Fairhair sentence example
- Embassies passed between Ethelstan and Harold Fairhair, first king of Norway, with the result that Harold's son Haakon was brought up in England and is known in Scandinavian history as Haakon Adalsteinsf6stri.
- Mention is made of incursions of the vikings as early as 793, but the principal immigration took place towards the end of the 9th century in the early part of the reign of Harald Fairhair, king of Norway, and consisted of persons driven to the Hebrides, as well as to Orkney and Shetland, to escape from his tyrannous rule.
- Shortly after they threw their pledges to the winds and took the Norwegian Eric Bloodaxe, son of Harold Fairhair (Harald Harfagar), as their king.
- Another instance of such more generic use occurs in the following typical passage from the Landnamabok (Sturlabok), where it is recorded how Harald Fairhair harried the vikings of the Scottish isles - that famous harrying which led to most of the settlement of Iceland and the birth of Icelandic literature: " Haraldr en harfari herjaoi vestr am haf ...
- The Ynglingatal, a poem said to have been composed by Th1060lfr of Hvin, court-poet of Harold Fairhair, king of Norway, The gives a genealogy of Harold's family, which it carries Ynglingatals back to the early kings of the Svear.Advertisement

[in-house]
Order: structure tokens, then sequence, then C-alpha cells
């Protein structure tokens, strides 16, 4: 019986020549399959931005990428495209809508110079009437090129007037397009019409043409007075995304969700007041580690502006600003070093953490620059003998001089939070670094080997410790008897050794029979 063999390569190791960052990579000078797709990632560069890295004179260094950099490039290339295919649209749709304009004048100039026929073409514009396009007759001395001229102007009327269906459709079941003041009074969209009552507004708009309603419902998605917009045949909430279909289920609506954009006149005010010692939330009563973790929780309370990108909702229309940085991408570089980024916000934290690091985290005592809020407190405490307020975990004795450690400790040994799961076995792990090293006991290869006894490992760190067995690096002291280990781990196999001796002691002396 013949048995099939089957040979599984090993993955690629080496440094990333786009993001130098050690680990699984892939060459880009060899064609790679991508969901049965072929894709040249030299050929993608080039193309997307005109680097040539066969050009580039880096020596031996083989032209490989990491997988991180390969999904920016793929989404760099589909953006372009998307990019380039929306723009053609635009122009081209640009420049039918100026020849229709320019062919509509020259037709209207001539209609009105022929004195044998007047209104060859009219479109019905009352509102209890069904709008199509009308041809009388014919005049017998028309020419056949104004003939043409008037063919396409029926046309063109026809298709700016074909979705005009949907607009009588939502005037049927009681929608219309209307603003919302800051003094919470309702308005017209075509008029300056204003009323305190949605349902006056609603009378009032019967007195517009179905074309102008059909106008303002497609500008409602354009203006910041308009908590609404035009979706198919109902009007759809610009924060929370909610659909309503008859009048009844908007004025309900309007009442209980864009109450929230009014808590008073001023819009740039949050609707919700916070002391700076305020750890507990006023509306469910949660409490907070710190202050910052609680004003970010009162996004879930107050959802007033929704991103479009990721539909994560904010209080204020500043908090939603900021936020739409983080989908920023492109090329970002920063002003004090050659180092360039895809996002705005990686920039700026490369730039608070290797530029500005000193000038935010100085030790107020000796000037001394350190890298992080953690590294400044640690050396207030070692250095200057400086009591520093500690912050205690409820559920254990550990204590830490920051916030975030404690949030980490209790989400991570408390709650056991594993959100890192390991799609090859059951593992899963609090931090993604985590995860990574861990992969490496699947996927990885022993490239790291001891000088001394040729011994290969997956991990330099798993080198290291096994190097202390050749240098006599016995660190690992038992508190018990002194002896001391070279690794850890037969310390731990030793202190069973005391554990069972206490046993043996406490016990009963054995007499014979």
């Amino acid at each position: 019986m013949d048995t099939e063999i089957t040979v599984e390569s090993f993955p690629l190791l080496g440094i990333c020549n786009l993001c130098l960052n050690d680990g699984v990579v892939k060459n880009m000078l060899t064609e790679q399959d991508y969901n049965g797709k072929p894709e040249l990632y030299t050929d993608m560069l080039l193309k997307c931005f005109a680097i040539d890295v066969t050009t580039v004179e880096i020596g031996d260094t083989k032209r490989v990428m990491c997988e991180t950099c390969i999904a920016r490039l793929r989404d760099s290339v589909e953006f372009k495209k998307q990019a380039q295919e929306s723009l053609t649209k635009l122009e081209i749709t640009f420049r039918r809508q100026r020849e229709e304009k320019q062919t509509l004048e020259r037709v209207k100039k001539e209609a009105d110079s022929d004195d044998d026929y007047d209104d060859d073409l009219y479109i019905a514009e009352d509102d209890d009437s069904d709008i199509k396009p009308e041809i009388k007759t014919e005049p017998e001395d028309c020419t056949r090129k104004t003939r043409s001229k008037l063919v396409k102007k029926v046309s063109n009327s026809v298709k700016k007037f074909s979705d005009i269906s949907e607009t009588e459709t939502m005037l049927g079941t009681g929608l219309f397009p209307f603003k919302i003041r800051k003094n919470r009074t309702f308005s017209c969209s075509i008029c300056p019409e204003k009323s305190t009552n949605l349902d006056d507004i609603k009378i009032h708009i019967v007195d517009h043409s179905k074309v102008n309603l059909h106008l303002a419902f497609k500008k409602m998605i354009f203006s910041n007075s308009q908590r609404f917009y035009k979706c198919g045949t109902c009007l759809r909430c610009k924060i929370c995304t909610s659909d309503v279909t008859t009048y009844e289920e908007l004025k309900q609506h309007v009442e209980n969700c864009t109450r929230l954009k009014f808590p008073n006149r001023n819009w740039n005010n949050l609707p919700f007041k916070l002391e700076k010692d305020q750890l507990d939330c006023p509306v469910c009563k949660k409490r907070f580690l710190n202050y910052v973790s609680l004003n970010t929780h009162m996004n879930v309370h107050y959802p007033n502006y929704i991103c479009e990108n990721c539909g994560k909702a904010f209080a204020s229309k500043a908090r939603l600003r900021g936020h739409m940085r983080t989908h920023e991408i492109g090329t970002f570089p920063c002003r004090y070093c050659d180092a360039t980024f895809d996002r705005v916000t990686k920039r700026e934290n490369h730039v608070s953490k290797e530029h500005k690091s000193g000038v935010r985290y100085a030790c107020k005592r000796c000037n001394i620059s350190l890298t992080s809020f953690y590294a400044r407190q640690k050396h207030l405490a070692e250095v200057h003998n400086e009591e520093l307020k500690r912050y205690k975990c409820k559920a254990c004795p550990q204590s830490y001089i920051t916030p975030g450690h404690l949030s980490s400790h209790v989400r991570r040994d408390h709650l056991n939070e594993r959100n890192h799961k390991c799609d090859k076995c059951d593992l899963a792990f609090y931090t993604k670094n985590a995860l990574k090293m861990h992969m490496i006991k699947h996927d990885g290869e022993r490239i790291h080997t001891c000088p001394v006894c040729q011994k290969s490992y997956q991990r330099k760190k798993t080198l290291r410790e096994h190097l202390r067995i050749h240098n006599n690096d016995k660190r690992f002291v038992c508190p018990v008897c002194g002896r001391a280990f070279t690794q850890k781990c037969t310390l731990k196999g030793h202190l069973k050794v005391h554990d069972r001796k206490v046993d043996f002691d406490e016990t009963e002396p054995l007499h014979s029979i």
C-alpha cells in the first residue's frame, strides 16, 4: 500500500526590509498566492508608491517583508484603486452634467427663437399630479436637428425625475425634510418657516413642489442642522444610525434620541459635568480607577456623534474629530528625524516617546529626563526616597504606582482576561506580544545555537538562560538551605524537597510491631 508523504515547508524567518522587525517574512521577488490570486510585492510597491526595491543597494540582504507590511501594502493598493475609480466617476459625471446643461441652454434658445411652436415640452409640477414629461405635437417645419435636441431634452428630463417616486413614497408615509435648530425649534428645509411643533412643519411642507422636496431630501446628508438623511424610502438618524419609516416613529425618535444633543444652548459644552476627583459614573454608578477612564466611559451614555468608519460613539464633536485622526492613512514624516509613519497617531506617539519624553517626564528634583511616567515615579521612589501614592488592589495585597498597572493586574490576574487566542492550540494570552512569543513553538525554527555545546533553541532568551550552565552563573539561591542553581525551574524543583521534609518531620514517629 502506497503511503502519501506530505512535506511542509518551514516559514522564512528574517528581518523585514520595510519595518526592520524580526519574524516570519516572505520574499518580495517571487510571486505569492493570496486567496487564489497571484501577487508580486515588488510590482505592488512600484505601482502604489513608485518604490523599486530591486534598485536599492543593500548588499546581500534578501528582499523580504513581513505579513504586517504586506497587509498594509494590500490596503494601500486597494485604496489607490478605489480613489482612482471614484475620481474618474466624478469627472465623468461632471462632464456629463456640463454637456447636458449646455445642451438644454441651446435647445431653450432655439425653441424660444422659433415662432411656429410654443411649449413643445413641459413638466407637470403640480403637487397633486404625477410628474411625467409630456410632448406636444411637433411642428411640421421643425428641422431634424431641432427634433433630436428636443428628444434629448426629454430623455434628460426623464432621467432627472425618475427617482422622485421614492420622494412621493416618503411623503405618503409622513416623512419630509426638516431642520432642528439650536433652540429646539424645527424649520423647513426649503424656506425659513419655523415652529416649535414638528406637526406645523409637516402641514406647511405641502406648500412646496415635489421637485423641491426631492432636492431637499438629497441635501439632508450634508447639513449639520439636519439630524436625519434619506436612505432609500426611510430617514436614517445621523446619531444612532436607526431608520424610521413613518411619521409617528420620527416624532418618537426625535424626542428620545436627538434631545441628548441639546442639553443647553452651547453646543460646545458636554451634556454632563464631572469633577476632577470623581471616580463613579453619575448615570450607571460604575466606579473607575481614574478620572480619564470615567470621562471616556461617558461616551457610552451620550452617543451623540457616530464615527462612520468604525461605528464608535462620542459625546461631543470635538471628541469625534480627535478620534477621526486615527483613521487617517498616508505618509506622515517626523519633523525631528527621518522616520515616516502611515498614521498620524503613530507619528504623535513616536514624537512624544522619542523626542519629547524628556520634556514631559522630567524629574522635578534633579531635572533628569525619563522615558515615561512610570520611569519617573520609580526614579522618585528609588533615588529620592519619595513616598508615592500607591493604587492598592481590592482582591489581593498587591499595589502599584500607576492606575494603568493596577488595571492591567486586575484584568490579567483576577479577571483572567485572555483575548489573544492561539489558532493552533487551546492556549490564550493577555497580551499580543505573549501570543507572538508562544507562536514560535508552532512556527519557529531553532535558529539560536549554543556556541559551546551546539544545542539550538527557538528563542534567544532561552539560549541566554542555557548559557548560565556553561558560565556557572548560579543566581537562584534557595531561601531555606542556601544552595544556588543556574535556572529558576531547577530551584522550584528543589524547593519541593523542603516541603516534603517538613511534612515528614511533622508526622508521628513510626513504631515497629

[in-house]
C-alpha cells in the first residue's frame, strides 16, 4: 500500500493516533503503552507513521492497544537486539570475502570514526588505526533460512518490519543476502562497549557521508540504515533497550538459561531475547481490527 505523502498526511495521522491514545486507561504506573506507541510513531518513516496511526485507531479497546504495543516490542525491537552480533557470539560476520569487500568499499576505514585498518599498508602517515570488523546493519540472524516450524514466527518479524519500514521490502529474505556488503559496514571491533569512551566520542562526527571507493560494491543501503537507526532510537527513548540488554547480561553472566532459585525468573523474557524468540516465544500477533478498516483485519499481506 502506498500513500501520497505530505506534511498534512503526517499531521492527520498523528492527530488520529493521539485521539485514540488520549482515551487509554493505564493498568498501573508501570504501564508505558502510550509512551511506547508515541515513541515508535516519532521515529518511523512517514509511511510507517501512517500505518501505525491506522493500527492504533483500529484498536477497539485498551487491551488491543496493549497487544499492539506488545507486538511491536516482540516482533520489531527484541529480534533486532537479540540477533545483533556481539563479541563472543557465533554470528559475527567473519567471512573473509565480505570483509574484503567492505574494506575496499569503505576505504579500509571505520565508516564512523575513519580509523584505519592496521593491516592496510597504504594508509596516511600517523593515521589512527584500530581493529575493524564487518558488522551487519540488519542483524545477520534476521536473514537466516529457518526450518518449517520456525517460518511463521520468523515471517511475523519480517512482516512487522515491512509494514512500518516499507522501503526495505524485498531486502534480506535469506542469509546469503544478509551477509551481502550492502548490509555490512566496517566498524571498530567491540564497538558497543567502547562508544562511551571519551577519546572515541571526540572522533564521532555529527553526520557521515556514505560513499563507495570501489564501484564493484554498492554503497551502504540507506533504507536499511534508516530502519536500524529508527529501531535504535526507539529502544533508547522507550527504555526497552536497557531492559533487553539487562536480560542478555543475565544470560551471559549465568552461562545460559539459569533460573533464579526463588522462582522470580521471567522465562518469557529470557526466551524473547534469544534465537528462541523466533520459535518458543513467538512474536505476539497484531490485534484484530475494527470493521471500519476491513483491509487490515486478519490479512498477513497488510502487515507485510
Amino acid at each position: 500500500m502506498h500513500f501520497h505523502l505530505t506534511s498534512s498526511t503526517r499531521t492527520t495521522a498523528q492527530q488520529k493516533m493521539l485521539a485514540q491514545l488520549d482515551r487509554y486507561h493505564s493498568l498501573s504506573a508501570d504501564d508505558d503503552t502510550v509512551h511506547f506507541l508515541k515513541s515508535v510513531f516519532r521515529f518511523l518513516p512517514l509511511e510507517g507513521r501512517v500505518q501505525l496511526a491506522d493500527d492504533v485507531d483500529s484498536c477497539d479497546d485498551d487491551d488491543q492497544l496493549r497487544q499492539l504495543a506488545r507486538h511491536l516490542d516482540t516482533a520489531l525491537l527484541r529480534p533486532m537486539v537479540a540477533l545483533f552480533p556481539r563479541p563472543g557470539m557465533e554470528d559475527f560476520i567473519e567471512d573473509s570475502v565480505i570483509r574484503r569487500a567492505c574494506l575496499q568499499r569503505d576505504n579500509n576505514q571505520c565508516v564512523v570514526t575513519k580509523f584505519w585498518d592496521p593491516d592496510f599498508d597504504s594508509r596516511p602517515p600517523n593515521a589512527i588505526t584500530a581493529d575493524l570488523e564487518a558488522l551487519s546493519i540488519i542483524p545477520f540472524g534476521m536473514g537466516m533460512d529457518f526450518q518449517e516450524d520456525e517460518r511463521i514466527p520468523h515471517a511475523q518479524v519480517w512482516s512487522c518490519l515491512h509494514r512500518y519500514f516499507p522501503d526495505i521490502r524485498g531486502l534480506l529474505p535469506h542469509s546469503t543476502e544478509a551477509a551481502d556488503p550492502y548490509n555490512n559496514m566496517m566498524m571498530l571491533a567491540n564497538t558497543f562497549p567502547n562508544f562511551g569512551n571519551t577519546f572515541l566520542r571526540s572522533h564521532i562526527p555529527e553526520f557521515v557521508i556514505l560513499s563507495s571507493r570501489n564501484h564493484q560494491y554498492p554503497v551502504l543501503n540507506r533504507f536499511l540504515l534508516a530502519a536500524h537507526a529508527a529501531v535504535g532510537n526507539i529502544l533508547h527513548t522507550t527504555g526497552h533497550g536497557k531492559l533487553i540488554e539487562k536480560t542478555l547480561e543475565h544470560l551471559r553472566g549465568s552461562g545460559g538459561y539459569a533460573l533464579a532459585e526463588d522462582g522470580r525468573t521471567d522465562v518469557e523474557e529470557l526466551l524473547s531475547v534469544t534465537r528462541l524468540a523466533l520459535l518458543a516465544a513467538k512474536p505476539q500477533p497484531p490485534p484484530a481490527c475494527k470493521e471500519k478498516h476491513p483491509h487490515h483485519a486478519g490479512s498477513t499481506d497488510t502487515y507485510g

- In the time of Harold Fairhair, probably about the beginning of the 10th century, we hear of a king named Eric the son of Kings in Emund at Upsala, whose authority seems to have the 10th reached as far as Norway.
- The KonungabOk is preserved under the Heimskringla of Snorri Sturloson, parts of it almost as they came from Ari's hands, for example Ynglinga and Harald Fairhair's Saga, and the prefaces stating the plan and critical foundations of the work, parts of it only used as a framework for the magnificent superstructure of the lives of the two Olafs, and of Harald Hardrada and his nephew Magnus the Good.
- He was the friend of Bishop John, the founder of the great Odd-Verjar family, and the author of a Book of Kings from Harald Fairhair to Magnus the Good, in which he seems to have fixed the exact chronology of each reign.
- Agrip is a 12th-century compendium of the Kings' Lives from Harald Fairhair to Sverri, by a scholastic writer of the school of Sarmund.